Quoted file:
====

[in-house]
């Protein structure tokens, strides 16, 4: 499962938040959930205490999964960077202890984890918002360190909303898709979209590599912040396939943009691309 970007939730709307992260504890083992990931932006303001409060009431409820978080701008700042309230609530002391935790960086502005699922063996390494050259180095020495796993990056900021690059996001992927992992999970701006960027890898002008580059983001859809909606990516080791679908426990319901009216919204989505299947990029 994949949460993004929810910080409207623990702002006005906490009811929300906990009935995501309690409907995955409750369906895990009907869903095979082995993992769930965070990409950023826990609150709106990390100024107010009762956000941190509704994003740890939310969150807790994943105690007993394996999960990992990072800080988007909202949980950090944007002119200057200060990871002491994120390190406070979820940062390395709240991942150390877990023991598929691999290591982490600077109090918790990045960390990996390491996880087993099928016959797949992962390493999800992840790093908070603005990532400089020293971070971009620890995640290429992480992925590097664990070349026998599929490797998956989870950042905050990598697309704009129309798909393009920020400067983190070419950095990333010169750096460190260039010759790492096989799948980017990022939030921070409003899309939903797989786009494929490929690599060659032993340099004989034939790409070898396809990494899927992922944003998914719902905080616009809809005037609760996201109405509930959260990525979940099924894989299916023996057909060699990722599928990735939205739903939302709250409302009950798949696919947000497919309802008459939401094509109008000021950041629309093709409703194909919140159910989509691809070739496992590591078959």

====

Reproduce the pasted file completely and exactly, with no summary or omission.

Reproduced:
[in-house]
């Protein structure tokens, strides 16, 4: 499962938040959930205490999964960077202890984890918002360190909303898709979209590599912040396939943009691309 970007939730709307992260504890083992990931932006303001409060009431409820978080701008700042309230609530002391935790960086502005699922063996390494050259180095020495796993990056900021690059996001992927992992999970701006960027890898002008580059983001859809909606990516080791679908426990319901009216919204989505299947990029 994949949460993004929810910080409207623990702002006005906490009811929300906990009935995501309690409907995955409750369906895990009907869903095979082995993992769930965070990409950023826990609150709106990390100024107010009762956000941190509704994003740890939310969150807790994943105690007993394996999960990992990072800080988007909202949980950090944007002119200057200060990871002491994120390190406070979820940062390395709240991942150390877990023991598929691999290591982490600077109090918790990045960390990996390491996880087993099928016959797949992962390493999800992840790093908070603005990532400089020293971070971009620890995640290429992480992925590097664990070349026998599929490797998956989870950042905050990598697309704009129309798909393009920020400067983190070419950095990333010169750096460190260039010759790492096989799948980017990022939030921070409003899309939903797989786009494929490929690599060659032993340099004989034939790409070898396809990494899927992922944003998914719902905080616009809809005037609760996201109405509930959260990525979940099924894989299916023996057909060699990722599928990735939205739903939302709250409302009950798949696919947000497919309802008459939401094509109008000021950041629309093709409703194909919140159910989509691809070739496992590591078959």